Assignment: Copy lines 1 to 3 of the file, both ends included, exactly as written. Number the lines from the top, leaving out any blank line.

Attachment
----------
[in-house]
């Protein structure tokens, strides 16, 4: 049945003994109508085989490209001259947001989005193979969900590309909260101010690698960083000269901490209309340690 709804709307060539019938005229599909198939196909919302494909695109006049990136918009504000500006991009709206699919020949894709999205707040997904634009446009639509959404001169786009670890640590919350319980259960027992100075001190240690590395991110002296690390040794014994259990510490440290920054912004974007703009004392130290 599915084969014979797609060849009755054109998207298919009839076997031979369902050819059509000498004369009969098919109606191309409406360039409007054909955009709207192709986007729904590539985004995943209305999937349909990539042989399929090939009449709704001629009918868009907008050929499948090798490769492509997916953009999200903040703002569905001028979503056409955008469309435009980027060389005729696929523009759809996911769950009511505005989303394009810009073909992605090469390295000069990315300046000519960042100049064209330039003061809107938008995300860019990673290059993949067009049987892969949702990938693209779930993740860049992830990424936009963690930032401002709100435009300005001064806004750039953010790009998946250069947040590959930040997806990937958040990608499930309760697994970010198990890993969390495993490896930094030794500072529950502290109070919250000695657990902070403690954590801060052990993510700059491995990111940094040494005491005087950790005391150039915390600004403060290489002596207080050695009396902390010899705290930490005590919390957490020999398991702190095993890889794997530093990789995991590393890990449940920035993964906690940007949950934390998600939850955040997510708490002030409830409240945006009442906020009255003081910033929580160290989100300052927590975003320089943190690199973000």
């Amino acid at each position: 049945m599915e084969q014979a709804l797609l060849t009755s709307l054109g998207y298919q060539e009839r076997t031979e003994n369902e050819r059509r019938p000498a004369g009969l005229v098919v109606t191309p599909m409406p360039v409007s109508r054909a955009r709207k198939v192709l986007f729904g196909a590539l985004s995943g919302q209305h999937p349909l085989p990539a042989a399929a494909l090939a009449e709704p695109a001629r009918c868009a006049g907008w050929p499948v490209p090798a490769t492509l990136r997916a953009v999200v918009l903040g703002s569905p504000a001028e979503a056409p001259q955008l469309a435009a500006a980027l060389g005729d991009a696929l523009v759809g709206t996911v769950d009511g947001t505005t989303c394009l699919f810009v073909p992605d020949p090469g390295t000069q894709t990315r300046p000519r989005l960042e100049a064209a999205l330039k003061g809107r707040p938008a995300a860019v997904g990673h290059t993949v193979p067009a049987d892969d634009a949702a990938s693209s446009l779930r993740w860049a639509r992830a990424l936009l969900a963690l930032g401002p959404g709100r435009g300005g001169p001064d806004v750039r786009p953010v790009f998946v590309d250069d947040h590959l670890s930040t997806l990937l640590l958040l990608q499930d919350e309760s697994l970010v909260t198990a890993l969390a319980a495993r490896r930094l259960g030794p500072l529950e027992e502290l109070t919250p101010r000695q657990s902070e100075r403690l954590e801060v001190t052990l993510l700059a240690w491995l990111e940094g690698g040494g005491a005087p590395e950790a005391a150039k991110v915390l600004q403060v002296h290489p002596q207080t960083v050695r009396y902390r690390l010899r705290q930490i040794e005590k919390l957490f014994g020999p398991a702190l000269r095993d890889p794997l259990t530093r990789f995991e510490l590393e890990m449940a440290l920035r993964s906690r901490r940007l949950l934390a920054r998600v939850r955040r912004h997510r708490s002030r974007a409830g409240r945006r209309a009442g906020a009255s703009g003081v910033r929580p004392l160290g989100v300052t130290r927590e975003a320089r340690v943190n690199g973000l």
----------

[in-house]
């Protein structure tokens, strides 16, 4: 049945003994109508085989490209001259947001989005193979969900590309909260101010690698960083000269901490209309340690 709804709307060539019938005229599909198939196909919302494909695109006049990136918009504000500006991009709206699919020949894709999205707040997904634009446009639509959404001169786009670890640590919350319980259960027992100075001190240690590395991110002296690390040794014994259990510490440290920054912004974007703009004392130290 599915084969014979797609060849009755054109998207298919009839076997031979369902050819059509000498004369009969098919109606191309409406360039409007054909955009709207192709986007729904590539985004995943209305999937349909990539042989399929090939009449709704001629009918868009907008050929499948090798490769492509997916953009999200903040703002569905001028979503056409955008469309435009980027060389005729696929523009759809996911769950009511505005989303394009810009073909992605090469390295000069990315300046000519960042100049064209330039003061809107938008995300860019990673290059993949067009049987892969949702990938693209779930993740860049992830990424936009963690930032401002709100435009300005001064806004750039953010790009998946250069947040590959930040997806990937958040990608499930309760697994970010198990890993969390495993490896930094030794500072529950502290109070919250000695657990902070403690954590801060052990993510700059491995990111940094040494005491005087950790005391150039915390600004403060290489002596207080050695009396902390010899705290930490005590919390957490020999398991702190095993890889794997530093990789995991590393890990449940920035993964906690940007949950934390998600939850955040997510708490002030409830409240945006009442906020009255003081910033929580160290989100300052927590975003320089943190690199973000």
């Amino acid at each position: 049945m599915e084969q014979a709804l797609l060849t009755s709307l054109g998207y298919q060539e009839r076997t031979e003994n369902e050819r059509r019938p000498a004369g009969l005229v098919v109606t191309p599909m409406p360039v409007s109508r054909a955009r709207k198939v192709l986007f729904g196909a590539l985004s995943g919302q209305h999937p349909l085989p990539a042989a399929a494909l090939a009449e709704p695109a001629r009918c868009a006049g907008w050929p499948v490209p090798a490769t492509l990136r997916a953009v999200v918009l903040g703002s569905p504000a001028e979503a056409p001259q955008l469309a435009a500006a980027l060389g005729d991009a696929l523009v759809g709206t996911v769950d009511g947001t505005t989303c394009l699919f810009v073909p992605d020949p090469g390295t000069q894709t990315r300046p000519r989005l960042e100049a064209a999205l330039k003061g809107r707040p938008a995300a860019v997904g990673h290059t993949v193979p067009a049987d892969d634009a949702a990938s693209s446009l779930r993740w860049a639509r992830a990424l936009l969900a963690l930032g401002p959404g709100r435009g300005g001169p001064d806004v750039r786009p953010v790009f998946v590309d250069d947040h590959l670890s930040t997806l990937l640590l958040l990608q499930d919350e309760s697994l970010v909260t198990a890993l969390a319980a495993r490896r930094l259960g030794p500072l529950e027992e502290l109070t919250p101010r000695q657990s902070e100075r403690l954590e801060v001190t052990l993510l700059a240690w491995l990111e940094g690698g040494g005491a005087p590395e950790a005391a150039k991110v915390l600004q403060v002296h290489p002596q207080t960083v050695r009396y902390r690390l010899r705290q930490i040794e005590k919390l957490f014994g020999p398991a702190l000269r095993d890889p794997l259990t530093r990789f995991e510490l590393e890990m449940a440290l920035r993964s906690r901490r940007l949950l934390a920054r998600v939850r955040r912004h997510r708490s002030r974007a409830g409240r945006r209309a009442g906020a009255s703009g003081v910033r929580p004392l160290g989100v300052t130290r927590e975003a320089r340690v943190n690199g973000l």